So Chilu went to the library and started studying famous people in history who hacked their sleep. Because Chilu was normal sleeping about eight hours a night like everyone else. So, you know, Leonardo da Vinci, there's all these people who have hacked their sleep. Thomas Edison. So Chilu starts experimenting. And over the course of months he goes from eight hours, seven hours, six, five, four, three, two, one hour a night. He goes, "Okay, one hour isn't working." He goes back up two, three is still not working. Four, and at four he finally perfected for his body because everybody's different. For his body he was able to work at the same speed and awareness that he was able to do at eight. And he has this various different systems that he uses. And what's crazy is that if you do the math from eight hours of sleep a night to four, and if you're using those four productively, that's adding two whole months of productivity per year. So if you're crushing it, he's crushing it 14 months for every 12 months you're doing. And it all paid off. You know, he didn't know where it were to go, but it all paid off one night. He was in graduate school at the time and it was a Sunday. And normally on Sundays he rides his bike back to his village to visit his parents.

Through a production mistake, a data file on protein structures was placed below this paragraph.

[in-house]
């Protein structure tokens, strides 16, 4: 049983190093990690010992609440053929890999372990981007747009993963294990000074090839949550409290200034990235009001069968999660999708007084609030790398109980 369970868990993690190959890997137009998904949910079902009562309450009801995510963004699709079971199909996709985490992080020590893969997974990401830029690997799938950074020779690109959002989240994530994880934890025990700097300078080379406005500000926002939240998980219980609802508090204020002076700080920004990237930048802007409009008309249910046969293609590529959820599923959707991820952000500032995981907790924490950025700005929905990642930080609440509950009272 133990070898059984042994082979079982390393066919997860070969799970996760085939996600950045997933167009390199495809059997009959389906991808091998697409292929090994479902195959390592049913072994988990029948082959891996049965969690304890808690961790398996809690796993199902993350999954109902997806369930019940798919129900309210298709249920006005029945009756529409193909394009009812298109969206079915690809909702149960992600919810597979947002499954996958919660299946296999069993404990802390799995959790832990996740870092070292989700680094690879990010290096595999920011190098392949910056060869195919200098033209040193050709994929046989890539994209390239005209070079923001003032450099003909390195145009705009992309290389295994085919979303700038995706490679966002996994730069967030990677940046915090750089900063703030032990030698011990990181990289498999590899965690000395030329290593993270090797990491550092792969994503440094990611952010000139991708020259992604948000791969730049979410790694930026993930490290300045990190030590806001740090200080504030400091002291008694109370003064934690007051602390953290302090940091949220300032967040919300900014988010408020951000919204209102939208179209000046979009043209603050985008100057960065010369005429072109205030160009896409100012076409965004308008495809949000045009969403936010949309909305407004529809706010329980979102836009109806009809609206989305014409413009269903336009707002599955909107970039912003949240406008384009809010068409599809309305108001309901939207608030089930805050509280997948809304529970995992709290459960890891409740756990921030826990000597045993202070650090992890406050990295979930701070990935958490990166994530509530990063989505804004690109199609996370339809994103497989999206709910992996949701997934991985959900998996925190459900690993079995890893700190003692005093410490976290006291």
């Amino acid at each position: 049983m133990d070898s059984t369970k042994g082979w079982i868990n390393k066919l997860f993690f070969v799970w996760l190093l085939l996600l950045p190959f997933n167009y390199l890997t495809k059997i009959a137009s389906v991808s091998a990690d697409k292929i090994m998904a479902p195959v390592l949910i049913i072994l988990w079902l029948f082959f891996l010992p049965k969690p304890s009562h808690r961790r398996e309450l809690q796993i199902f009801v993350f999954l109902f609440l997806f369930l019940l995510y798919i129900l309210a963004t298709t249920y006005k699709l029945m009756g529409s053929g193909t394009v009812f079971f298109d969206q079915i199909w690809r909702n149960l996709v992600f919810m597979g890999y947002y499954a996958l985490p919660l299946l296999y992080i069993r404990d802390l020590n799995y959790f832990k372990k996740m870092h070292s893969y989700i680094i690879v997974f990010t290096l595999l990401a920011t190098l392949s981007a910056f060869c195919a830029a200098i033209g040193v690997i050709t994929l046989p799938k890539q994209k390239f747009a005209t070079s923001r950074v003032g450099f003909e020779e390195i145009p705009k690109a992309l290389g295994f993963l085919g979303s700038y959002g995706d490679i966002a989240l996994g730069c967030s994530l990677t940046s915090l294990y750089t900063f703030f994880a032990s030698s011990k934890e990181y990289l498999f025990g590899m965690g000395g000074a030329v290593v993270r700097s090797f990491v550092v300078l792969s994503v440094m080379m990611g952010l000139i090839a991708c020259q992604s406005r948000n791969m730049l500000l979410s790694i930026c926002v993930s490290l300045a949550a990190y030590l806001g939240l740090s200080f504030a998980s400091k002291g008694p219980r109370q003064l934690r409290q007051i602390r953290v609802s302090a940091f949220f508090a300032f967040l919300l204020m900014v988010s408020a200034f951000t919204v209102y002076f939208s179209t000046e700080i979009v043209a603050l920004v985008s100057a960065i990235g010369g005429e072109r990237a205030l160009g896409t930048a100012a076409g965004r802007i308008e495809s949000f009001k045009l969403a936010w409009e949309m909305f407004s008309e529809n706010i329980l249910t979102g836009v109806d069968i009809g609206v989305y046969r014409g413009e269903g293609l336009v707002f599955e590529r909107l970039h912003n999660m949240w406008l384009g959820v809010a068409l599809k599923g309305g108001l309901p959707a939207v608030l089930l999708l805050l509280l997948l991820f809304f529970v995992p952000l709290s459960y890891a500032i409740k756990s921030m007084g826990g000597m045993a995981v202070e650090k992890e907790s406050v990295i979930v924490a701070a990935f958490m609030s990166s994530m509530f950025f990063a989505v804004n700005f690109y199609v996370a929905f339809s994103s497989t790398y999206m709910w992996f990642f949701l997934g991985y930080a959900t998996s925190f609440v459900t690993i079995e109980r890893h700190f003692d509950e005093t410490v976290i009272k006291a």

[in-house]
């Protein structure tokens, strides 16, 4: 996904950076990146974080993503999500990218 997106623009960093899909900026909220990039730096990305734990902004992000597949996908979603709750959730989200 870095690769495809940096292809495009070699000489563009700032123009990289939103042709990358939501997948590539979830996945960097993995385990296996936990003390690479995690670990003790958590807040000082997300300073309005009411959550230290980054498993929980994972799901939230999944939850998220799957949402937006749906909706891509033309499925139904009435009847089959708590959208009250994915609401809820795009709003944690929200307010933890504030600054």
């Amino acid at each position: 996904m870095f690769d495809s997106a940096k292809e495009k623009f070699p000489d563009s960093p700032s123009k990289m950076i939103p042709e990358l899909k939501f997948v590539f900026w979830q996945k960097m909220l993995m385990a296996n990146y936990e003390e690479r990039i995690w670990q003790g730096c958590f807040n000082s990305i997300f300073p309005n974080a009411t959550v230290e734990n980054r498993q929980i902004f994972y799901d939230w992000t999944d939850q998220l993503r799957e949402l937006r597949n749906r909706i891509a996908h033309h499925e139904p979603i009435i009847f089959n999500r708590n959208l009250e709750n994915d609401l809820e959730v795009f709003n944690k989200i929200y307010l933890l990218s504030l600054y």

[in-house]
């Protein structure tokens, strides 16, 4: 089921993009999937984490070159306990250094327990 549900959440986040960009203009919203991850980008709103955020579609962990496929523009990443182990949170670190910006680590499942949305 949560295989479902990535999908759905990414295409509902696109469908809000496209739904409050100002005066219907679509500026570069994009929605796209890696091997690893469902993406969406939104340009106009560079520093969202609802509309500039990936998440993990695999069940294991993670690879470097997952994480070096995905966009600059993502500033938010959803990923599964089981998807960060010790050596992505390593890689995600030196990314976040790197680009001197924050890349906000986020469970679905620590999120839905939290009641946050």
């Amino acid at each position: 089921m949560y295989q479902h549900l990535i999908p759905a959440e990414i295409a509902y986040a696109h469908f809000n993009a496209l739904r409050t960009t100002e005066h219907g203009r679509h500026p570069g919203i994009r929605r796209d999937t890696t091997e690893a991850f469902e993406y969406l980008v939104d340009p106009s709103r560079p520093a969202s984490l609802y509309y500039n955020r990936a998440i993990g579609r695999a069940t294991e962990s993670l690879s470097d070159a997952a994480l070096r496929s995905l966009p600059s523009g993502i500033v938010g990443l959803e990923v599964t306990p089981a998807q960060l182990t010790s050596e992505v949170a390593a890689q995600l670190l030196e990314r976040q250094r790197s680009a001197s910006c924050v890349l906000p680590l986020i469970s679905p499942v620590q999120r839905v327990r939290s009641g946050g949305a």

She Rode The Bus (38:49)